Geospatial analytics offers a solution

Geospatial analytics, long-established across industries such as utilities, financial services, retail, agriculture, and healthcare, is becoming increasingly pivotal in addressing climate change. Although traditionally leveraged for business expansion, the sector’s growing relevance to climate strategies signifies its emerging vital role in environmental stewardship. Prominent firms in the Americas and Europe have been at the forefront, providing geospatial solutions to navigate climate-related risks and leverage opportunities. For example, in the US, Pachama harnesses AI, satellite data, and machine learning to monitor carbon project efficacy. Carbonext in Brazil employs geospatial reconnaissance to survey the vast Amazonian rainforests, aiding in deforestation prevention and carbon credit generation. Picterra, based in Switzerland, amalgamates satellite, drone, and aerial imagery with expert analysis to facilitate the transition to a low-carbon economy. Meanwhile, in France, Kayrros utilizes AI for in-depth analysis of satellite imagery, enabling regulatory bodies to track emissions, investors to benchmark operational footprints, and businesses to manage supply chain emissions more effectively.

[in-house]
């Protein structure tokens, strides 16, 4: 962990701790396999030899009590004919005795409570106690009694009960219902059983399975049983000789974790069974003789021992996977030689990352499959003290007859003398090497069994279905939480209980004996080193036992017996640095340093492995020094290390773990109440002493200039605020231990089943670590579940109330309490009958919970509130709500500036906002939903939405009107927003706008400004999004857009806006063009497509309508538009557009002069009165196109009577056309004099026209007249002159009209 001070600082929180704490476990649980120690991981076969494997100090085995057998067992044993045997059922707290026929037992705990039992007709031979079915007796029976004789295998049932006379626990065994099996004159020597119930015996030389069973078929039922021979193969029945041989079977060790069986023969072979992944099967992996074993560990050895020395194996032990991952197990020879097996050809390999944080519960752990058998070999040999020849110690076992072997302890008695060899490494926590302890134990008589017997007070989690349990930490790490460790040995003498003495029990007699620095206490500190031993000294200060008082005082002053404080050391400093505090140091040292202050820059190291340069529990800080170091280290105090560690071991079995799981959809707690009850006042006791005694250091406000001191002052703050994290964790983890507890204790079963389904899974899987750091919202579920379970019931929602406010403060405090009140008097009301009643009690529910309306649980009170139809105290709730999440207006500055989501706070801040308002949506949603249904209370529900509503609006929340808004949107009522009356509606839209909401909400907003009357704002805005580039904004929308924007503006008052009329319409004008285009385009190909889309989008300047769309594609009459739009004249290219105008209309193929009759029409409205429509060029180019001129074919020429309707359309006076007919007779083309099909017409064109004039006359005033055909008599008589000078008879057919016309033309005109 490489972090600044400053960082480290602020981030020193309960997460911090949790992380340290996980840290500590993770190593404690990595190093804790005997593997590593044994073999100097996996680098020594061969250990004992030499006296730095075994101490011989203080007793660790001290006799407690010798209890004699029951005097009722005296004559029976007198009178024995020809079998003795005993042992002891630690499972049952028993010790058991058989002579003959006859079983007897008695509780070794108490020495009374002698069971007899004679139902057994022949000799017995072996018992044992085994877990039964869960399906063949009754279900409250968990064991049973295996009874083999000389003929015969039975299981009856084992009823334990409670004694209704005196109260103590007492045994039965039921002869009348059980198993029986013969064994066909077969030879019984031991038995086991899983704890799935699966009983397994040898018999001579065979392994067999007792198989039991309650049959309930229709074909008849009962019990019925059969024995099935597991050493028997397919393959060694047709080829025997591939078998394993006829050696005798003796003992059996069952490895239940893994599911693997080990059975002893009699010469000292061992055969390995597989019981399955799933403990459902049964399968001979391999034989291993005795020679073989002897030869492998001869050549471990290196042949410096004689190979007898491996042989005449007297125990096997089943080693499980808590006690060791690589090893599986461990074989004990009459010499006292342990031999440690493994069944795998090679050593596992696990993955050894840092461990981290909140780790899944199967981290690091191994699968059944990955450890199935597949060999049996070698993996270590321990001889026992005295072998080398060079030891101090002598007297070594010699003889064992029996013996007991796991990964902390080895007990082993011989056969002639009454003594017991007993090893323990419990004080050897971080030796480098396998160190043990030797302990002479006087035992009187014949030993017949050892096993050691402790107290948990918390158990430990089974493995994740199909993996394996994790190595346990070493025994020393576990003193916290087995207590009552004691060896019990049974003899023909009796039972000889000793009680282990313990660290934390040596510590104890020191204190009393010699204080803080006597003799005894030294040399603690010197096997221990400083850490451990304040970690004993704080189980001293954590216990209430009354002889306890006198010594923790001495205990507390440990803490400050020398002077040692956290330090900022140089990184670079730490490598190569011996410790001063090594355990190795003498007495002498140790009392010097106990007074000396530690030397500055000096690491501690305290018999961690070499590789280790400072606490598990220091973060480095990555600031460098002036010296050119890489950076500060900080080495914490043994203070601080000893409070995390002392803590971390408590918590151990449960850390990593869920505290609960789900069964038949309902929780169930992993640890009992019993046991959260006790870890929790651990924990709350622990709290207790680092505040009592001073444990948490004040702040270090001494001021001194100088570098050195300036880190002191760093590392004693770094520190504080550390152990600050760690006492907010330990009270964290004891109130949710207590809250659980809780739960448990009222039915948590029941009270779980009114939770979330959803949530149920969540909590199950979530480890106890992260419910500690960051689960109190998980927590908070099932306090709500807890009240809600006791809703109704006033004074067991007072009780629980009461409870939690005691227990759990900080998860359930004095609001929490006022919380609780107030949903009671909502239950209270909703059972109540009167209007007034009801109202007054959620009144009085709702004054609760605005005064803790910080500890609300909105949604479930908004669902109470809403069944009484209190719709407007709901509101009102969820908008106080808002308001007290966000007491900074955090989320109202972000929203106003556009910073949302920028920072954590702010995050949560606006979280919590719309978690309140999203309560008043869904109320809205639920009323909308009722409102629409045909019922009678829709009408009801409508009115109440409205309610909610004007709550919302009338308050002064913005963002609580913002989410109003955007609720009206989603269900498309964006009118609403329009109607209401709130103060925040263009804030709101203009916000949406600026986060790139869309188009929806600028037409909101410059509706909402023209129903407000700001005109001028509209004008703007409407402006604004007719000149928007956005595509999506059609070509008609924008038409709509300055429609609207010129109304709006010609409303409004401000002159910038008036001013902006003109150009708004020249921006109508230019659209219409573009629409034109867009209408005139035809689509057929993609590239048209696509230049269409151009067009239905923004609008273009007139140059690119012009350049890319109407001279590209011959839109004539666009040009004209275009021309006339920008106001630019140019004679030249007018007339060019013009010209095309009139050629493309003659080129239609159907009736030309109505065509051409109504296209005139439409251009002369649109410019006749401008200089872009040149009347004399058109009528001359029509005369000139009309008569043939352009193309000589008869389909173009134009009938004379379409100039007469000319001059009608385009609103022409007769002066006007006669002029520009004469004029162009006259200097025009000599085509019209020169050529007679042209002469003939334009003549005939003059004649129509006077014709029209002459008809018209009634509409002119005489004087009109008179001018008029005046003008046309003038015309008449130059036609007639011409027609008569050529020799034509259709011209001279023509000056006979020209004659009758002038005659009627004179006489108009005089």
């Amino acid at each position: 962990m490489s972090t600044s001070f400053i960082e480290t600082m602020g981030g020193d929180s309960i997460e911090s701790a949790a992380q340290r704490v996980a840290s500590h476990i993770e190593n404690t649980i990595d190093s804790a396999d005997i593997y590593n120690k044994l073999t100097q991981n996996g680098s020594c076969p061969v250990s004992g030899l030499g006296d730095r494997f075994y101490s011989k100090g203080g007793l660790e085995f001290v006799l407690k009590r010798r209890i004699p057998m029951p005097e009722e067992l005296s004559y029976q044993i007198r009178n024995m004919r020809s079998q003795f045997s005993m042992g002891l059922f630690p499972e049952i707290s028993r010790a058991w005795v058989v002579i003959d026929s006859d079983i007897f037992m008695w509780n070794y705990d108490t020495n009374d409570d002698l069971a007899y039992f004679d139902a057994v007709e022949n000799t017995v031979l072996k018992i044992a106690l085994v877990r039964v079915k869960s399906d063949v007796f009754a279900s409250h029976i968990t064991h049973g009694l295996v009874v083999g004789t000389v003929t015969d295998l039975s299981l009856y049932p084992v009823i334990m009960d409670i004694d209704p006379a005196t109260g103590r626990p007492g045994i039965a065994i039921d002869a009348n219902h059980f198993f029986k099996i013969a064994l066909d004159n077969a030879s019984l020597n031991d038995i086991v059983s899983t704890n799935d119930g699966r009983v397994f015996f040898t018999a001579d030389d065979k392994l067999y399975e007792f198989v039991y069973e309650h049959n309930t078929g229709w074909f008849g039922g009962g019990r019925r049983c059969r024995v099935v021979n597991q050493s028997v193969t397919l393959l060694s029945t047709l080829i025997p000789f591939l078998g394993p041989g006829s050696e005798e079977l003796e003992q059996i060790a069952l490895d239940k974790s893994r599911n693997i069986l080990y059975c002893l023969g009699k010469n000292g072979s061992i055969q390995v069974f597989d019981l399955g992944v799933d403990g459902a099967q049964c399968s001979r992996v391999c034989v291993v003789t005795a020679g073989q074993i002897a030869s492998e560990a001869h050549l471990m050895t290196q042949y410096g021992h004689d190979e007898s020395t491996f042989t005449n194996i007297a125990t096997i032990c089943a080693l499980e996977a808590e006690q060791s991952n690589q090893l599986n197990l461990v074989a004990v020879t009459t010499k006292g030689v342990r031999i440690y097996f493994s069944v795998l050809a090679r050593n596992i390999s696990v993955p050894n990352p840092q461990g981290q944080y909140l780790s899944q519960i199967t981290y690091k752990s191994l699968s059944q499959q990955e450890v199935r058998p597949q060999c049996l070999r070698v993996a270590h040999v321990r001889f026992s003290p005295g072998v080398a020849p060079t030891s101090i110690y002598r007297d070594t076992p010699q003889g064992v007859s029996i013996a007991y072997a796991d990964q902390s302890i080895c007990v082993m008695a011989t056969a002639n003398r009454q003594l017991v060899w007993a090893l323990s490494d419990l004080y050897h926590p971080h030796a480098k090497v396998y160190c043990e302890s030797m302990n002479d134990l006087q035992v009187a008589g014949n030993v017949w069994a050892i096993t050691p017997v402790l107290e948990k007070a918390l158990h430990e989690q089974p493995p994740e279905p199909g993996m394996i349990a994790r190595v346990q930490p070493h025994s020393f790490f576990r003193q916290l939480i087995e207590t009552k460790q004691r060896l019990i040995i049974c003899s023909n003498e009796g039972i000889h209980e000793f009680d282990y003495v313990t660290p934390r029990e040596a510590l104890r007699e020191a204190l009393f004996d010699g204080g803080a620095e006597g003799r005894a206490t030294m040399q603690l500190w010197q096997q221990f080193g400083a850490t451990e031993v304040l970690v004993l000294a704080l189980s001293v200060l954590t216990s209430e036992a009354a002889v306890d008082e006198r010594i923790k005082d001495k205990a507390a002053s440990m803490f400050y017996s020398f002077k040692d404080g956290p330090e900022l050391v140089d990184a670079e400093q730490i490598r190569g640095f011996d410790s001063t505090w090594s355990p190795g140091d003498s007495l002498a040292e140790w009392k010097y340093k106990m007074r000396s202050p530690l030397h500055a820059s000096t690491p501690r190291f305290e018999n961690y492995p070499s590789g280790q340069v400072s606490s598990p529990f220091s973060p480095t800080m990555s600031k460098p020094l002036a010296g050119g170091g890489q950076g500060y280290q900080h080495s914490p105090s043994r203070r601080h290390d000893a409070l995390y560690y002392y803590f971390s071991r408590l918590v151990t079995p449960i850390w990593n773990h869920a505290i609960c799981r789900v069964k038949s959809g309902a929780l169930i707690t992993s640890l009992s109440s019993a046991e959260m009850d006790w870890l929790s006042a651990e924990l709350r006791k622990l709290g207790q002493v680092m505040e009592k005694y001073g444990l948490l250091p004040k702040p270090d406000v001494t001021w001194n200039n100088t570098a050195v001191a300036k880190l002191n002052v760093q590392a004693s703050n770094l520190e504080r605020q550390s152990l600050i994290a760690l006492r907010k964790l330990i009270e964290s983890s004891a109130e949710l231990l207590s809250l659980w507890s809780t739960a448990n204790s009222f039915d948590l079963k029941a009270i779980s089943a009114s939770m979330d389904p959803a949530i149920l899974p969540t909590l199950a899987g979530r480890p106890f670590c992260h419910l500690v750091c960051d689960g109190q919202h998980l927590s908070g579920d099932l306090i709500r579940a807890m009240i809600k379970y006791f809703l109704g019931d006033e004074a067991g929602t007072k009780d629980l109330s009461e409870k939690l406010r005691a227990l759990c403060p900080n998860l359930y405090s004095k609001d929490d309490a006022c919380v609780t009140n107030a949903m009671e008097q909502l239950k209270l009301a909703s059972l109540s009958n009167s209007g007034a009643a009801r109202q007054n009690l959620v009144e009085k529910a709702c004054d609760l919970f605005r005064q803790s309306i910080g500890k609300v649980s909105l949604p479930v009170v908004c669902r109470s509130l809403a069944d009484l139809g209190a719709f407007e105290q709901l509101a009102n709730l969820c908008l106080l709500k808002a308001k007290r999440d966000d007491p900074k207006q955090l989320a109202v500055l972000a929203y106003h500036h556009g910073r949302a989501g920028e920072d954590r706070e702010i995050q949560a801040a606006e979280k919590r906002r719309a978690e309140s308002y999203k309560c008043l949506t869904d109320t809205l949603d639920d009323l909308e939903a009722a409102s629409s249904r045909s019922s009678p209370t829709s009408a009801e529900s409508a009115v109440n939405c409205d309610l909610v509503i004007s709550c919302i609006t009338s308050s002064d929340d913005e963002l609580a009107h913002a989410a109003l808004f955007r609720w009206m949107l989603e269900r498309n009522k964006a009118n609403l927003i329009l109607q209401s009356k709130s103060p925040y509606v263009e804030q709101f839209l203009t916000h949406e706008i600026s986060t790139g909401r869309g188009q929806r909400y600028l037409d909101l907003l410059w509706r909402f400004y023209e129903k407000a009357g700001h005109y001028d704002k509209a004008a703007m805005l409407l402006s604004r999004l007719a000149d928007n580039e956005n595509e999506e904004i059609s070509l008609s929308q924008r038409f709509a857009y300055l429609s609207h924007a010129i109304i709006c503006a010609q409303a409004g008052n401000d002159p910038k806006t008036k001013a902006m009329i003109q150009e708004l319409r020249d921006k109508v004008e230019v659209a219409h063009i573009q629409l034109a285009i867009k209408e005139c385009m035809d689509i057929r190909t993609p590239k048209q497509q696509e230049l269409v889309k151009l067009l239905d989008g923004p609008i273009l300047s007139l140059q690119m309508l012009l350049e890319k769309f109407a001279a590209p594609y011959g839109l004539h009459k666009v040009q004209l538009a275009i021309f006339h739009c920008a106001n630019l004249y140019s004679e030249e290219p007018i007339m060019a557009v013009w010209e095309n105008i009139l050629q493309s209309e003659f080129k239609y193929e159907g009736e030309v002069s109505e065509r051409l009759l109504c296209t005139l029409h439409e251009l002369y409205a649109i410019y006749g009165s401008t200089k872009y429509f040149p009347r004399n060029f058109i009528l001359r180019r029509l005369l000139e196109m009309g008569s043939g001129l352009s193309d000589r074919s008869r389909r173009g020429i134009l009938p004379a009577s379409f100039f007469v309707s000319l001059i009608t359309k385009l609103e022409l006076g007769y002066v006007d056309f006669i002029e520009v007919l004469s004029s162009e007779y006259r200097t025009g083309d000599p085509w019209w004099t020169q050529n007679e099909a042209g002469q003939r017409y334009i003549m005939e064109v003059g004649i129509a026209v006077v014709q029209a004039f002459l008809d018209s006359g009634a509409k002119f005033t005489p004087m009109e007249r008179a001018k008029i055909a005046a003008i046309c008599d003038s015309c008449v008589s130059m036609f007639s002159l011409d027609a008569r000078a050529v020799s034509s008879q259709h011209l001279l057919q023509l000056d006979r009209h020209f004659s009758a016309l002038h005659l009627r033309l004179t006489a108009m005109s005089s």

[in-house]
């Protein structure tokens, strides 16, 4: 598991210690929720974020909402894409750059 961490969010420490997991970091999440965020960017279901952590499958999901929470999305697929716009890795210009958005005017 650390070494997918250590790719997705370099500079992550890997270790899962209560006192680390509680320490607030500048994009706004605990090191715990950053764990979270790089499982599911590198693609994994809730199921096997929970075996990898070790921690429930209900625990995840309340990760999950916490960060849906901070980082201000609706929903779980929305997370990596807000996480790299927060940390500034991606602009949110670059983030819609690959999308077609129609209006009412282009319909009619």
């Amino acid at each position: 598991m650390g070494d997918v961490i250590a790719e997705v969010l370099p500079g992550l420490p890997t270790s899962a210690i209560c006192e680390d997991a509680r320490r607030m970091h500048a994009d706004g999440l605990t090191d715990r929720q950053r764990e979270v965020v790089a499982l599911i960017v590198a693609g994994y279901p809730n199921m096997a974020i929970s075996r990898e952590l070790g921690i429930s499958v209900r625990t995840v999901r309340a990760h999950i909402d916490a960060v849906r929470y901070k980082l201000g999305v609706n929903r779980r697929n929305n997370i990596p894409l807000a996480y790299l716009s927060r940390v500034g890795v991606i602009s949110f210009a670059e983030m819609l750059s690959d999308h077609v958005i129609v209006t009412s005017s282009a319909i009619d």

Trees seen through Arkadiah Carbon technology

Digital twin of trees to capture biomass for carbon estimation; Photo courtesy of Arkadiah

Start-ups in Southeast Asia